|The views expressed in this paper are the author?s and do not necessarily reflect the opinion of Eurostat.
This paper focuses on two issues related to the possible alternative treatments of employers? unfunded insurance schemes.
The first issue is the precise meaning of the 1993 SNA and ESA 1995 guidance for estimating employers? imputed social contributions (D.122) associated to employers? unfunded schemes. [ESA 1995, the European System of Account 1995, is the European transcription of 1993 SNA]. ESA 1995 and 1993 SNA suggest that the ideal source for D.122 estimates would be actuarial calculations. ESA 1995 and 1993 SNA also seem to imply that the result of D.122 estimates based on actuarial calculations would be similar to estimates based on the unfunded benefits actually paid (D.623) as long as the scheme is in a steady state. However, actuarial calculations as made in practice impute a property income, which for employers? unfunded pension schemes may result in significantly lower D.122 estimates compared to estimates based on the benefits actually paid. The main purpose of this paper is to seek advice from the EDG on this issue.
The second issue is the practical methods used by European Union (EU) Member States for estimating D.122 for employers? unfunded insurance schemes of government. Also this issue may be of considerable relevance for the EDG as recommendations on future alternative treatments may benefit from taking into account the feasibility or adequacy of the planned changes. D.122 has an impact on GDP when the employer is a non-market producer. Hence, changing the method for estimating D.122 will change GDP. In most EU Member States it is indeed the government sector?s D.122 that accounts for the majority of total economy D.122 (around 65% of total economy D.122 for the EU as a whole). In 2001, government D.122 represented between zero and 2.2% of GDP in EU Member States. In a few countries this share declined significantly between 1995 and 2001, generally reflecting a change from an employer?s unfunded scheme to another scheme. In principle, the ESA 1995 and 1993 SNA would prefer that D.122 be estimated using some wage-share method so that benefits paid (D.623) and imputed social contributions (D.612 and D.122) should typically differ. In aggregate, roughly half of the EU total of government D.122 is estimated with the benefits-paid method, and the other half with the wage-share method.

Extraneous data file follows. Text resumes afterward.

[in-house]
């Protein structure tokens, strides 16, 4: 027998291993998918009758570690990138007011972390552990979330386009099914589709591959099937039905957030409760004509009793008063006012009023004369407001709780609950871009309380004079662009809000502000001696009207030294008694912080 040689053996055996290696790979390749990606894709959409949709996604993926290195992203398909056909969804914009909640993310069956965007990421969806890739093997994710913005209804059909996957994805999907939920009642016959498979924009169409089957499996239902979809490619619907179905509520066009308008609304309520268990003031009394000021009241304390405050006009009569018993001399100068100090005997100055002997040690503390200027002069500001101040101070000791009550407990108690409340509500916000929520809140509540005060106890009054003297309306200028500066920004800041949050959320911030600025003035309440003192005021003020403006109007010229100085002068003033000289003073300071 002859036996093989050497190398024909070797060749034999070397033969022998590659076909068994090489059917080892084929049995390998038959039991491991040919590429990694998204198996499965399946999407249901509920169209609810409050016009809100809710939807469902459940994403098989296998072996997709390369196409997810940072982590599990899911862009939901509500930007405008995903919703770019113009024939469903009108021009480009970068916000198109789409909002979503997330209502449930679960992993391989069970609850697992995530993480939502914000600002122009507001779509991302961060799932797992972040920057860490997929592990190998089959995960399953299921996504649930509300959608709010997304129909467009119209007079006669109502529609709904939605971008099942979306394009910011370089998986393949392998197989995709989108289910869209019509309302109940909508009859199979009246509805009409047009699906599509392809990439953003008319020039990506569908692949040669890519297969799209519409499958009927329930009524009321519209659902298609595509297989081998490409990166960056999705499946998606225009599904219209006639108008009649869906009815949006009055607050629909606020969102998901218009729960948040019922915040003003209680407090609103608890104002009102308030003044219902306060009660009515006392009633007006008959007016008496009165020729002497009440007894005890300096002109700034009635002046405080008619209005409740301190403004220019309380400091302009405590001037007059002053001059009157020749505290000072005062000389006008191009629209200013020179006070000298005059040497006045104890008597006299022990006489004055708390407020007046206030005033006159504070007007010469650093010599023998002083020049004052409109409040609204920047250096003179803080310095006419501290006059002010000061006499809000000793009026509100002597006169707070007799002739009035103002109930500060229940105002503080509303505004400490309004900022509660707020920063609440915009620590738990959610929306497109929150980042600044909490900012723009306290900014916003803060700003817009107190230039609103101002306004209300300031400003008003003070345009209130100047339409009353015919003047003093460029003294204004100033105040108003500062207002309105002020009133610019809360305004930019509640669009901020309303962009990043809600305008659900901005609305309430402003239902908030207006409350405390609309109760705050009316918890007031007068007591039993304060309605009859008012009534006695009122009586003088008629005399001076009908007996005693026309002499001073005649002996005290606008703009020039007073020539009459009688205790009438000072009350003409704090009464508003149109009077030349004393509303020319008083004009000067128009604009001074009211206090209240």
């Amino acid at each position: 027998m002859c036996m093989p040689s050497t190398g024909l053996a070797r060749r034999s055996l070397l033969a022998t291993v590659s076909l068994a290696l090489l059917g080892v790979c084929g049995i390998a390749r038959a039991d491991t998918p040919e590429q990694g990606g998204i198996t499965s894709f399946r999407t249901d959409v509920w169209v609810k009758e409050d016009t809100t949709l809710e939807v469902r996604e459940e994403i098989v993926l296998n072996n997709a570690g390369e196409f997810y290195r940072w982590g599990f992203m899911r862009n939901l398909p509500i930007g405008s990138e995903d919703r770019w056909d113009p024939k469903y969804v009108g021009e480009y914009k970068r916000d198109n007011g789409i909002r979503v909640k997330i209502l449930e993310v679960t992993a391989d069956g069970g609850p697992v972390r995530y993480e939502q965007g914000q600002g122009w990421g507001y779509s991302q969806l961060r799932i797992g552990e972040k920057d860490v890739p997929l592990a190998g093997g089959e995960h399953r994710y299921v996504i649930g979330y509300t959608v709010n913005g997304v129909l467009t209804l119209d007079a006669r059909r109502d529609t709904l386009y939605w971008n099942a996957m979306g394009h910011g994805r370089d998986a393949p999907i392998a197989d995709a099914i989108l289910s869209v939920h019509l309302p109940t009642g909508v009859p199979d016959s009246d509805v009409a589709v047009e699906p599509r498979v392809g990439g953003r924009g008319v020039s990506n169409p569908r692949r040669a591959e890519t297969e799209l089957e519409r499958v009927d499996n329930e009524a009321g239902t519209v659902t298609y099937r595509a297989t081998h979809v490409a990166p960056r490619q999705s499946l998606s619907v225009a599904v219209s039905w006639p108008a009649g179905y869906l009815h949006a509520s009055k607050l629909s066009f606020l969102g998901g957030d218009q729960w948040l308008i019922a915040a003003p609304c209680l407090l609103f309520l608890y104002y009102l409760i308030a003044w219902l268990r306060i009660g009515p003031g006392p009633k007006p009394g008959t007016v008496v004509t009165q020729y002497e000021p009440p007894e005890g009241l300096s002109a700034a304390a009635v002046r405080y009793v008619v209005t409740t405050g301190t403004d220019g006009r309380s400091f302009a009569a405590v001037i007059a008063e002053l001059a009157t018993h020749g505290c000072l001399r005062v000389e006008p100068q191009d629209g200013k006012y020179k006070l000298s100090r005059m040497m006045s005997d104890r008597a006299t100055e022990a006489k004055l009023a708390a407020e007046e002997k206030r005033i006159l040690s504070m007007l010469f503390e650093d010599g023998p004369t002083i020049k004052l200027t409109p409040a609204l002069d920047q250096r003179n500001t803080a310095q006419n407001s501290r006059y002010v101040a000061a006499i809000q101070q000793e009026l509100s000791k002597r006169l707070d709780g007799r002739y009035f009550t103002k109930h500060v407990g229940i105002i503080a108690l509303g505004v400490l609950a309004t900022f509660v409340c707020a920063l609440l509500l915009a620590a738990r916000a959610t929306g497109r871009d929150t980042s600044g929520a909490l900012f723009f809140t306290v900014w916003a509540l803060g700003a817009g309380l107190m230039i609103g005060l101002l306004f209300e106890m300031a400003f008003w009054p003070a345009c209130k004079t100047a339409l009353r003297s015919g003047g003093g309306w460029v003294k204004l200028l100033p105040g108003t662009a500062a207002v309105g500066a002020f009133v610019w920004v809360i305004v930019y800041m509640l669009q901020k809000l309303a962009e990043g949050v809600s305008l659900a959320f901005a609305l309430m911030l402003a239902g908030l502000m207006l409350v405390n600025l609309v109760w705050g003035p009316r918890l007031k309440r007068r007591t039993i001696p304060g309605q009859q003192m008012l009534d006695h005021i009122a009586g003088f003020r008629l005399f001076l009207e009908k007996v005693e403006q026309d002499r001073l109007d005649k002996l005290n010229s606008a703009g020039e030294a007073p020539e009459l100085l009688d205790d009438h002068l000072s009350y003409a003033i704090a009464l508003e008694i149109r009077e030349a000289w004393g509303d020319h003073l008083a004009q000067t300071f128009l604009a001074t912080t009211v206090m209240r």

The paper first provides a summary of the current ESA 1995 and 1993 SNA guidance for estimating D.122 (section 1). For ease of exposition, the paper then describes the methods that can be used to estimate D.122 (section 2) and based on that identifies the conceptual issues related to using actuarial calculations as a source (section 3). Finally, the paper offers some interim conclusions for consideration by the EDG (section 4).
In particular the paper concludes that where actuarial estimates for employers' unfunded schemes of governments (or notional contributions derived from these estimates) are used as the source for estimating D.122, an upward adjustment would perhaps be needed.
Conceptually, a simple change to the 1993 SNA could include an imputed liability for all unfunded employers' schemes in the government's balance sheet that is determined by the discounted future benefits, plus imputed interest flows being credited to this imputed liability. This would result in a lower GDP as government D.122 would be lower. A conceptually not entirely satisfactory but very practical option could include precisely defining what `segregated reserves/funds' (1993 SNA § 7.45 and Annex IV § 12) means in the case of countries where government recognizes a notional liability and treats these as non-autonomous pension funds.
The paper's principal purpose is:
- to point at the link between estimates of employers' imputed social contributions under the current ESA 1995 and 1993 SNA and possible alternative treatments of unfunded employer pension schemes, including the practical consequences of possible alternative treatments ; and
- to seek the EDG's view on the current the ESA 1995 and 1993 SNA issue of `imputed property income' and the effect of discounting when actuarial estimates are available as a source.
Anton Steurer is an economist at Eurostat (unit B1: National accounts methodology, statistics for own resources)
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